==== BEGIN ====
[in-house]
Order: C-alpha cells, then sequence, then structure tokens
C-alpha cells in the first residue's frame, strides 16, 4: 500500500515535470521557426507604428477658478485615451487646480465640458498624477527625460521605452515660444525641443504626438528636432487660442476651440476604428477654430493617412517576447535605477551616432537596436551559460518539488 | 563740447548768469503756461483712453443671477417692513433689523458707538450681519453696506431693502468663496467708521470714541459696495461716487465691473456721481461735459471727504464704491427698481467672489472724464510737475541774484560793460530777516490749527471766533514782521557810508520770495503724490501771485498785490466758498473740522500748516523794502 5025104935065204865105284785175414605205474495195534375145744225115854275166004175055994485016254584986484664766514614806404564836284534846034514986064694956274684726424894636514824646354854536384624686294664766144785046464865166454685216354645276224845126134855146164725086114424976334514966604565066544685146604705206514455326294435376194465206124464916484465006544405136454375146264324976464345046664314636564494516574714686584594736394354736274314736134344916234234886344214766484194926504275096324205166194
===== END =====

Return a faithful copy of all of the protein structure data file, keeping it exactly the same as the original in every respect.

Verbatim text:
[in-house]
Order: C-alpha cells, then sequence, then structure tokens
C-alpha cells in the first residue's frame, strides 16, 4: 500500500515535470521557426507604428477658478485615451487646480465640458498624477527625460521605452515660444525641443504626438528636432487660442476651440476604428477654430493617412517576447535605477551616432537596436551559460518539488 | 563740447548768469503756461483712453443671477417692513433689523458707538450681519453696506431693502468663496467708521470714541459696495461716487465691473456721481461735459471727504464704491427698481467672489472724464510737475541774484560793460530777516490749527471766533514782521557810508520770495503724490501771485498785490466758498473740522500748516523794502 5025104935065204865105284785175414605205474495195534375145744225115854275166004175055994485016254584986484664766514614806404564836284534846034514986064694956274684726424894636514824646354854536384624686294664766144785046464865166454685216354645276224845126134855146164725086114424976334514966604565066544685146604705206514455326294435376194465206124464916484465006544405136454375146264324976464345046664314636564494516574714686584594736394354736274314736134344916234234886344214766484194926504275096324205166194